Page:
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What wedding isn’t complete without family photos? Everyone’s looking their dapper best and you want to capture a moment with all your most important family and friends. But we also know from experience that rounding everyone up and getting these pictures completed efficiently can be difficult and time-consuming – so we are here to help! Let’s talk creating a family photo list!

With a little planning, your family photo time doesn’t have to take up too much of your big day, while still getting in all your favorite people for great pictures together. This means more time for reception fun, more time to celebrate, and more time for YOU, the couple!

So how do we suggest you do it? Why, by creating a family photo list in advance to discuss with your photographer! A little planning goes a long way, and while it may seem like a lot of work at the moment – it’s so helpful on the day-of! Check out our tips below ☺

So, what is a family photo list? A family photo list is a compiled list of all you and your fiancé’s special people – all the family and close friends you want to make sure you have portraits with during family photo time! This list also breaks down what type of photo combinations you want with family. It helps you organize and prioritize, to get the most out of your photo time!

Tips for Creating Your List

#1: When creating the family photo list, if no one will want that photo to hang on their wall and display with love after the wedding, it’s not worth taking it or adding it to the list.  There is plenty of time for informals at the reception. 

#2: The best way to narrow down your list, is to ask yourself the question: Who will want to frame this photo? That means, the photos should be important to someone. Maybe you won’t cherish it as much as mom will, but if you know that it is important to someone to have that photo, then you should have it on the list. The same is true for the opposite – if it won’t really matter to anyone, then don’t take a “classic” photo just because you think you should.

#3: Run the list by all your parents and get the OK. This is super helpful for your photographer because having a list with the stamp of approval by all parents means there will be no thoughtful interfering during photo time and having them ask. They will respect the list you have ready to go.

#4: If it’s written down, it’s more likely to happen. This is just good advice for anything about your wedding. Things get hectic and you get caught up in the excitement, so if you think about photo opportunities you want, just write it down somewhere. Now, you don’t have to write down everything you want photographed – you’ve hired a professional photographer and they will know what they are doing. However, if your cousin Sue is coming from Florida and you haven’t seen her in 5 years and she’s your favorite cousin and you’d really like to get a photo of the two of you, then mention it to the photographer and write it down.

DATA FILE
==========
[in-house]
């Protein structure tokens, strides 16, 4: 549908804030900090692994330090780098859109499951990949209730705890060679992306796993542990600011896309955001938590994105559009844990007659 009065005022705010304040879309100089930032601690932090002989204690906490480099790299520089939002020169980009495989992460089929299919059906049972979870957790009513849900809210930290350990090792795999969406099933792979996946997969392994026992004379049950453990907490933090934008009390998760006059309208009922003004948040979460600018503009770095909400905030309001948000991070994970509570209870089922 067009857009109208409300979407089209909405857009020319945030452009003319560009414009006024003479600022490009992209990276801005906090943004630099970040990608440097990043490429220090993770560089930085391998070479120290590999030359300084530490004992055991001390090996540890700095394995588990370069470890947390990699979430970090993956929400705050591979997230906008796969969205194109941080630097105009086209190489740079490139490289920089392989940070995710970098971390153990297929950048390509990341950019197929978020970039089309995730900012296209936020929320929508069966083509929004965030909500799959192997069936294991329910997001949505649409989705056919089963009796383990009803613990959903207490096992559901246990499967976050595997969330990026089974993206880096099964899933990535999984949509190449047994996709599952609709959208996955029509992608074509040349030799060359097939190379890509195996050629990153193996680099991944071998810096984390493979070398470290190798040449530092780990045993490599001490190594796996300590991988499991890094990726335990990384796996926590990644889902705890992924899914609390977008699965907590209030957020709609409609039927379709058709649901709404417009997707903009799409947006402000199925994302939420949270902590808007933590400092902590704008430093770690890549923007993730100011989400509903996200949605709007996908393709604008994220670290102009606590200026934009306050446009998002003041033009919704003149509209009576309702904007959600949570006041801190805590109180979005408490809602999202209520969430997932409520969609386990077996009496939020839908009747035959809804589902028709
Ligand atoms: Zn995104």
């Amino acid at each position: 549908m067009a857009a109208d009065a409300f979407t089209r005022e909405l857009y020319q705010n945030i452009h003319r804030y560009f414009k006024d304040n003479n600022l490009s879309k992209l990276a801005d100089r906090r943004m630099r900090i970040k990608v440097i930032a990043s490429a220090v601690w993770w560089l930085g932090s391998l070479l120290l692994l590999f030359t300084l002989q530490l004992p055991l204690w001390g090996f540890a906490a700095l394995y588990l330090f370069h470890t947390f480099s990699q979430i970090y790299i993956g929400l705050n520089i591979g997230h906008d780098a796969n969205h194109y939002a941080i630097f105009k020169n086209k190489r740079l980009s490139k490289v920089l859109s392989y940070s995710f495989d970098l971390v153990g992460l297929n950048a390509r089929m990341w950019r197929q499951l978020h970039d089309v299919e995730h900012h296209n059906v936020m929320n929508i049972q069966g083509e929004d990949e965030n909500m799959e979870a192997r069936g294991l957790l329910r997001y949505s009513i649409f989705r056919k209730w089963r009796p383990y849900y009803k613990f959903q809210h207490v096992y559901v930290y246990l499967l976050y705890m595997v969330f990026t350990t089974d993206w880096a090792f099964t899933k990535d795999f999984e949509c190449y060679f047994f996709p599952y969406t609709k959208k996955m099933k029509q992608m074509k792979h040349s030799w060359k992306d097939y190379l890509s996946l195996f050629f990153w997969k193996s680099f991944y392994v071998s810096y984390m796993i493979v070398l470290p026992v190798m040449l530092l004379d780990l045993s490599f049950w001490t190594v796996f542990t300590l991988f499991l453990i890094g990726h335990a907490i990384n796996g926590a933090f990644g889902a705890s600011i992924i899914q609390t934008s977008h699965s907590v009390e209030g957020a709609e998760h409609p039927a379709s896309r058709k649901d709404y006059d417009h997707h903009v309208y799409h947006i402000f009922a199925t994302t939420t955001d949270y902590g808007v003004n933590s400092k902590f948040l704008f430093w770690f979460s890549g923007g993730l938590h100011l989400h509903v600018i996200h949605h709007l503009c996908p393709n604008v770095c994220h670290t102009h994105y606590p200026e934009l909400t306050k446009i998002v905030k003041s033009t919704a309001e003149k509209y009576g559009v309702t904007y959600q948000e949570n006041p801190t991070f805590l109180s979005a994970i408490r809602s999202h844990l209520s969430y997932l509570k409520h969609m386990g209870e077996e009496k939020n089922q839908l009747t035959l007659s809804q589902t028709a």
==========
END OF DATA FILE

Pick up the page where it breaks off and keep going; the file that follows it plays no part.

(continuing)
#5: A family photo list is all about formal family portraits. This list should be kept to a minimum of the photos your really want (as mentioned above), and the rest of the photos will be taken as candid shots of groups in the reception, social hour, etc. Formal photos are all in one location where the scene is controlled and the lighting is well managed. Candid group shots are about wrangling people together and taking a snap shot to get what you get – all about being in the moment! 

family photo list candid family shot

Now, let’s get started on actually making your list!

Consider your mom’s side of the family as you make the list. These photos will include you, your fiancé, your mother, your father, stepparents, siblings, in-laws, nieces/nephews, and your grandparents on mom’s side.  Just remember when thinking about how much time this will take, it’s best to budget 3 min per photo.

There are a lot of potential combinations, but here are a few that we see most often:

  • You and your grandparents on mom’s side
  • You with each grandparent on mom’s side
  • Just your grandparents on mom’s side – they are all dolled up after all ☺
  • Generation shot option: i.e. you, your mom, your grandma (we love these shots!)
  • All the ladies/fellas shot: i.e. you, your mom, your sisters, etc.